The fate of London's post-war neighborhoods: Lansbury Estate and the plans for Barking Riverside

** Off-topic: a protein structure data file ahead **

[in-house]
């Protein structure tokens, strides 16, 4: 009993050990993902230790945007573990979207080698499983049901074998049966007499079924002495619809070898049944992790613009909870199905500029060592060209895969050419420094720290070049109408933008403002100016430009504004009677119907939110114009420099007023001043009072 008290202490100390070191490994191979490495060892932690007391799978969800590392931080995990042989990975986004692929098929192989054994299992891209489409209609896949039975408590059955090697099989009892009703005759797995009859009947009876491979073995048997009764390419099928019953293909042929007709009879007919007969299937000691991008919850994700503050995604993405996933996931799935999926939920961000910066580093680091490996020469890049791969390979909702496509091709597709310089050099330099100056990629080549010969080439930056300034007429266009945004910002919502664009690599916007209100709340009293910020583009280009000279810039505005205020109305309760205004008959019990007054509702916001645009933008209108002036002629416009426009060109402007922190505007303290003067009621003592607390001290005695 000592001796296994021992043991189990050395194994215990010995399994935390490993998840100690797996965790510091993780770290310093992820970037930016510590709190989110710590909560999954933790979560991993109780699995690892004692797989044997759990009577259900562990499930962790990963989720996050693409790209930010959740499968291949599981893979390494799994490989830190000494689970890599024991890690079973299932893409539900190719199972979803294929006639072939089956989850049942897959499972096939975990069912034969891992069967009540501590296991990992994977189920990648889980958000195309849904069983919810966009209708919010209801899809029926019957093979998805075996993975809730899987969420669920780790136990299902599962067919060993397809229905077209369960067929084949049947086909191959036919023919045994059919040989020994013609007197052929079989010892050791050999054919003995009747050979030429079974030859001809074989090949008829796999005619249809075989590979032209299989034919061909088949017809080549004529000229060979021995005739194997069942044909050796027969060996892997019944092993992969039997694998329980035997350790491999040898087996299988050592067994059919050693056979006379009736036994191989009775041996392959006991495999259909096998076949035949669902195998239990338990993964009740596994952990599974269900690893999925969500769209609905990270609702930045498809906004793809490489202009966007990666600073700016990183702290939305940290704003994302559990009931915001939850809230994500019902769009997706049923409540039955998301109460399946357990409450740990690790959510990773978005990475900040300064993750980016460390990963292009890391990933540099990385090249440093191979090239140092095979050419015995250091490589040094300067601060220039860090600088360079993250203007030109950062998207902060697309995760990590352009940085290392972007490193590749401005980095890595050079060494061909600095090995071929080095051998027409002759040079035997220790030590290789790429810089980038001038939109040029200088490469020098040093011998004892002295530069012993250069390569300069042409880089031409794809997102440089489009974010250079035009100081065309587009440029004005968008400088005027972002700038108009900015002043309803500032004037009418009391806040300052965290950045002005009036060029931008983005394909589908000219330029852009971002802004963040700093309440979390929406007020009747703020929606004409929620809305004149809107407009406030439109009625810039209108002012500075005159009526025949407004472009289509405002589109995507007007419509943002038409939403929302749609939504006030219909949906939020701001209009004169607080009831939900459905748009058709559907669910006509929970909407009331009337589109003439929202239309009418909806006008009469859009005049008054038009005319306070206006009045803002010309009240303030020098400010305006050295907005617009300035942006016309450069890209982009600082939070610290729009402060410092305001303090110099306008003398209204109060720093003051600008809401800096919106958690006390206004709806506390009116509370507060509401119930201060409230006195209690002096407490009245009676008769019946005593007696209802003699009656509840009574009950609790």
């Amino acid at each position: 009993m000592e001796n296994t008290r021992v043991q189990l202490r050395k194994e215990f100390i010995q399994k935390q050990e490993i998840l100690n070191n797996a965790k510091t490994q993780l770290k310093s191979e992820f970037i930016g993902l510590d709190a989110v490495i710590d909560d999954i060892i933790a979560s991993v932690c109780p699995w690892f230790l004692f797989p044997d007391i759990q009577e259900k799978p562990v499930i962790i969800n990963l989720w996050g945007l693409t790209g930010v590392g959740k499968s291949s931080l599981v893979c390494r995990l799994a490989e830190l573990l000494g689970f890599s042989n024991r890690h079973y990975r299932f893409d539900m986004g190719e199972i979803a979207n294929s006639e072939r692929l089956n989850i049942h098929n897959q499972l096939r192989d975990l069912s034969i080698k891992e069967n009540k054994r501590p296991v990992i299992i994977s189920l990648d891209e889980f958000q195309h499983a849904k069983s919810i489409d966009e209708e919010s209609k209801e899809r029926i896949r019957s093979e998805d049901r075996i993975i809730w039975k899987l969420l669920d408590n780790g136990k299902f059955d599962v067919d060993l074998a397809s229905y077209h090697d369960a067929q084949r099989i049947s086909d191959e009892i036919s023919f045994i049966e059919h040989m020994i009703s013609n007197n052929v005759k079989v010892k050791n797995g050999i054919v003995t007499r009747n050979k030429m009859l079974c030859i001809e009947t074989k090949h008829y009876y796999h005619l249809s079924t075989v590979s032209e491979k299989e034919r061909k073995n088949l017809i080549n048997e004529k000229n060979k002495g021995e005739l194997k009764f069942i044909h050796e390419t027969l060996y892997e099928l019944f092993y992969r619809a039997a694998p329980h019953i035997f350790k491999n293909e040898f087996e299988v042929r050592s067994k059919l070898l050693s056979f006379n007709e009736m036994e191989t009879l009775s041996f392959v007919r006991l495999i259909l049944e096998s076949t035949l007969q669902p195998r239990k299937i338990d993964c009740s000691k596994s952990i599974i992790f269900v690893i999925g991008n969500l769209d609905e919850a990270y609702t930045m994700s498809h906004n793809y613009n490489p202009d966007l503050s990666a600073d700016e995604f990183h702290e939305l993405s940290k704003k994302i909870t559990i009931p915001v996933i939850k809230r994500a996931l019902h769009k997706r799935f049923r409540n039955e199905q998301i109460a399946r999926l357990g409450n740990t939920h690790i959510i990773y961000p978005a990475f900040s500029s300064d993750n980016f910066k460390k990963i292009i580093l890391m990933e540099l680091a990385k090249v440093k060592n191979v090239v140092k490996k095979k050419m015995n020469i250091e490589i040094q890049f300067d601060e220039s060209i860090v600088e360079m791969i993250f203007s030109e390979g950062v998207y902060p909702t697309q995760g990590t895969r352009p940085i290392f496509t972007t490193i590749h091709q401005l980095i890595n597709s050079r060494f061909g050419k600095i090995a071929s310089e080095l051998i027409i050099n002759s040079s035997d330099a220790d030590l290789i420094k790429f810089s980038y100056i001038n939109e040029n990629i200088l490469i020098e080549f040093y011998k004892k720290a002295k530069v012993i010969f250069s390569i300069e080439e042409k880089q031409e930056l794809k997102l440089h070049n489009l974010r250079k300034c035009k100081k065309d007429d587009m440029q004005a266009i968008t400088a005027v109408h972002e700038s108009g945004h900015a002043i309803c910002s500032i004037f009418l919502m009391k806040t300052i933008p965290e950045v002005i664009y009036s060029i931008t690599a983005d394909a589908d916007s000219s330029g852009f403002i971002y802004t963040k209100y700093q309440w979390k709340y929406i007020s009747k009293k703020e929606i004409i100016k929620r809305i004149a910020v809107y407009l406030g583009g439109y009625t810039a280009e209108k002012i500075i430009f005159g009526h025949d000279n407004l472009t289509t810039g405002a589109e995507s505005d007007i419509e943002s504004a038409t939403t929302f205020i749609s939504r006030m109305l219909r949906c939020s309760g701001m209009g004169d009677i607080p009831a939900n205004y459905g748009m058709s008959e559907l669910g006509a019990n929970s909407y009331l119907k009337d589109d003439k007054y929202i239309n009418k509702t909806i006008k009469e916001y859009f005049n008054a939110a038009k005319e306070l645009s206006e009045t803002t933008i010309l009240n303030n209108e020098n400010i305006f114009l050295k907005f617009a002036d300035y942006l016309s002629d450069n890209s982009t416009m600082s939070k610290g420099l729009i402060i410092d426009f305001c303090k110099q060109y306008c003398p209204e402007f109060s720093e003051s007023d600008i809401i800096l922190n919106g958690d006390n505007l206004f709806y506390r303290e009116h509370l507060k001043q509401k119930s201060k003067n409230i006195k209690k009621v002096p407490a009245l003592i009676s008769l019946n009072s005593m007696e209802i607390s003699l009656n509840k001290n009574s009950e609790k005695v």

In the years of WWII, the term "neighborhood" gained a specific meaning. The necessary reconstruction of London after WWII and the introduction of welfare state ideas in British society led to the construction of several post-war neighborhoods within London, that should provide "decent housing and plenty of space to play and rest for everybody".In the 1980s, due to a spread of neoliberal ideas during the rule of Margaret Thatcher, the concept of this neighborhood as a balanced and planned unit of living, working and playing became unpopular. A time of private ownership followed, or - in Margaret Thatcher's words - "the right to buy" started ruling over the housing market.Today, in the midst of real estate speculation and housing shortages, London is growing fast. The government seeks to tackle these problems by opening up new development areas, either by transforming existing housing developments (e.g. Heygate Estate) or by starting new developments on former industrial areas - such as the development of Barking Riverside.This development is again called "a neighborhood" and it will be erected in the east of London, on the former site of powerplants.This tour therefore explores the origins of the post-war neighborhood idea as realized in Lansbury and it will try to answer the question, to which extent the original ideals of a balanced neighborhood can again be found in the plans for Barking Riverside.
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